If one Pakistan ruling party rally with awkward speeches, empty audience chairs and distracted crowds in a dustbowl is anything to go by, President Pervez Musharraf's days in power may be numbered.

Tuesday night's rally in a poor, smoggy Lahore neighborhood was for Chaudhry Pervaiz Elahi, a quietly spoken man running as Musharraf's de facto prime ministerial candidate in January 8 elections and a possible political kingmaker.

Prime minister! shouted one supporter in front of a huge TV screen, to a crowd of only several thousand in the capital of Punjab province, where Elahi once served as chief minister. Pervaiz Elahi! the crowd shouted back.

The candidate, who promises to continue with the unpopular Musharraf's legacy, had arrived in a gleaming BMW hoping for up to 20,000 people to usher him in with his own anthem playing.

As Elahi slammed his opponents, aides on the carpet-laden podium tried to inspire the crowd, beckoning them to clap and wave their green flags.

But scores started exiting to streets where hundreds of goats, cows and camels waiting for slaughter for a Muslim Eid holiday competed for space with campaign buses and party aides' Range Rovers.

Elahi is the Pakistan Muslim League (PML-Q) candidate in a three-way battle with opposition leaders and former prime ministers Nawaz Sharif and Benazir Bhutto, both back after years in exile despite corruption charges hanging over them.

Elahi could be Musharraf's trump card. Punjab, Pakistan's wealthiest province, accounts for nearly half of parliamentary seats. Critics say he still wields huge influence over the state machinery to skew a victory in Musharraf's favor.


The stakes are high. With polls showing a possible hung parliament, Elahi may become a power player as either Musharraf or the opposition try to form a parliamentary majority.

An opposition-run parliament could move to impeach Musharraf over accusations he acted unconstitutionally in securing a new term as president. Musharraf ended more than six weeks of emergency rule on Saturday.

As the campaign gets into gear, Elahi has avoided mentioning Musharraf in many speeches. Commentators say he is wary of being linked too much to a leader on a popularity slide.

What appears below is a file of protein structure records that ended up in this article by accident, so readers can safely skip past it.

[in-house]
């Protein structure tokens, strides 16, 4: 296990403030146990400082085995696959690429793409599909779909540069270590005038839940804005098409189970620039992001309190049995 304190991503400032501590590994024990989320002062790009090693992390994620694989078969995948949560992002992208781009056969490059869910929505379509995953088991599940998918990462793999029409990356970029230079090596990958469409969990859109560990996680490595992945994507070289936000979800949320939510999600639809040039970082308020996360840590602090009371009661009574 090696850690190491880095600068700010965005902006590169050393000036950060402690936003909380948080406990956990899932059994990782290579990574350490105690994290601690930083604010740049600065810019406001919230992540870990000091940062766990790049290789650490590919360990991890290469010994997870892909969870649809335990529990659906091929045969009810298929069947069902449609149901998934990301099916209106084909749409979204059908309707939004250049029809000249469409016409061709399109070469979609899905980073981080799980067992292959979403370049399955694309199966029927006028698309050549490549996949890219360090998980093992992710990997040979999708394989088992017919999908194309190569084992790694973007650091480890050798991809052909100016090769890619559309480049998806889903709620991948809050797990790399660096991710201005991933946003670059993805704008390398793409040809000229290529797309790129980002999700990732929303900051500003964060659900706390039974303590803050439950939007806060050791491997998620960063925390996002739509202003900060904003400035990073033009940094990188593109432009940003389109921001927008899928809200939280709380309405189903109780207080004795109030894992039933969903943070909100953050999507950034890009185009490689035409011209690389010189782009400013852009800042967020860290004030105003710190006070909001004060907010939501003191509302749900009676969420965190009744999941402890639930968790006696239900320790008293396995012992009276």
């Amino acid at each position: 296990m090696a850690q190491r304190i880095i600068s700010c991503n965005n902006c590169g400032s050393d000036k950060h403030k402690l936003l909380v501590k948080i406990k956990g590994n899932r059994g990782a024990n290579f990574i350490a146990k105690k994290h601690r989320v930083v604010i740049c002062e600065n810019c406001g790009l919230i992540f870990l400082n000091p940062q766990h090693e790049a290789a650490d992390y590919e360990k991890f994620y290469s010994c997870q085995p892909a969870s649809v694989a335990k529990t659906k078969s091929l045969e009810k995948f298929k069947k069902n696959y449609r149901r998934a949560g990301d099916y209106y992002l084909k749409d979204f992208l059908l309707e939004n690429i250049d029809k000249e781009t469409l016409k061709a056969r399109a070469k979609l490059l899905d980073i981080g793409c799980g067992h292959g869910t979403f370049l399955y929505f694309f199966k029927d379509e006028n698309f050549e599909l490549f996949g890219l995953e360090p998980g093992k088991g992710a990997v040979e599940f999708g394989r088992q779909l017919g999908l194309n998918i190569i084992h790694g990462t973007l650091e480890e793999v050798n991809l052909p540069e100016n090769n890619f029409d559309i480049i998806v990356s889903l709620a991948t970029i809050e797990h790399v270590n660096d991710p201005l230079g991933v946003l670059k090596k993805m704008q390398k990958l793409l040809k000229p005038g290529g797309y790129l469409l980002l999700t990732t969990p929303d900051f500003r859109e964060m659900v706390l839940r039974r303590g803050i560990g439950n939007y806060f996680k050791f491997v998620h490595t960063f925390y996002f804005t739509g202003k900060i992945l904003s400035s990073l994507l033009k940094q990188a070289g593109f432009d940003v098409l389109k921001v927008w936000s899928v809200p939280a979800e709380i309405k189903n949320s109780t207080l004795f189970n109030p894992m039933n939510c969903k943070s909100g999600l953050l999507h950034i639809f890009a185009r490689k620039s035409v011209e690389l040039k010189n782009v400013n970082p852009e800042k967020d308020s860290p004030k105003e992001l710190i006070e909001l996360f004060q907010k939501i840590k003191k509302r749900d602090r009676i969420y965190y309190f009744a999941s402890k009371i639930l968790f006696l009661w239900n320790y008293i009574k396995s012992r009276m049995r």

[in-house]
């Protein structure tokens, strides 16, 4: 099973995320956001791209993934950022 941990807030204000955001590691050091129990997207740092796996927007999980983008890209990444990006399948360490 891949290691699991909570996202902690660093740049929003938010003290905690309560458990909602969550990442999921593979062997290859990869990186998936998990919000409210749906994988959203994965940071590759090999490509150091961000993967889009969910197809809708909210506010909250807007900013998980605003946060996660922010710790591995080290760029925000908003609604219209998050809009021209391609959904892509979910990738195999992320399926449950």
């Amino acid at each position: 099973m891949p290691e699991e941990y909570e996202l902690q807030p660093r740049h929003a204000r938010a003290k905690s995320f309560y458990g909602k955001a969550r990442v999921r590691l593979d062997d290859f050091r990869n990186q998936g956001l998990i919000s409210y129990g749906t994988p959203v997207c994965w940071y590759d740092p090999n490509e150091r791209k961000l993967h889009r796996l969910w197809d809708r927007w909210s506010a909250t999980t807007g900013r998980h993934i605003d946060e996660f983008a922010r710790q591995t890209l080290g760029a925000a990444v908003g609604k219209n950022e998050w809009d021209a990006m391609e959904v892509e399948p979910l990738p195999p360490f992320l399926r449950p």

In his rally speech, he mentioned Musharraf only twice.

His focus is Bhutto, with whom he has a long family feud.

(If Bhutto was elected) the government will not last more than 6 months. There is a lack of trust between Benazir and the president, Elahi said in an interview at his mansion in Lahore.

Aides say his rallies in rural areas are bigger, a region that is also a stronghold for Musharraf.

To understand Elahi's support, you must go to villages, said Samia Amjad, a PML-Q provincial parliamentary candidate. They're not concerned about issues like the state of emergency there, but development issues.

Elahi's supporters say he has done a good job on social work. Punjab's development budget rose from 20 billion ($330 million) rupees to 150 billion rupees, aides say.

He's worked a lot on education, roads, health. Things we have never seen before, said businessman Mohammad Afzal.

But polls show Elahi's party is struggling.

A survey this month by the International Republican Institute gave Bhutto's party 30 percent nationally. Sharif's party had 25 percent and the PML-Q came in third with 23 percent. In its Punjab stronghold, the PML-Q came second, behind Sharif.

In Punjab, given the present pace of the campaign, he may not get a majority, said political analyst Hasan Askari Rizvi.

And if you don't get a clear majority in Punjab you don't get one in Pakistan.

The opposition is worried Elahi's poll weakness could lead to vote-rigging, given the former chief minister's influence over a network in villages where two-thirds of the province lives.

Bhutto's party, the largest opposition group, has already accused the PML-Q of distributing thousands of ballots marked in its favor to ensure victory in Punjab.

Elahi dismissed the allegations.

I am hearing these allegations for the last 35 years, Elahi said in the interview. When we were in opposition we used to say the same things.

(Additional reporting by Mubasher Bukhari; Editing by Grant McCool)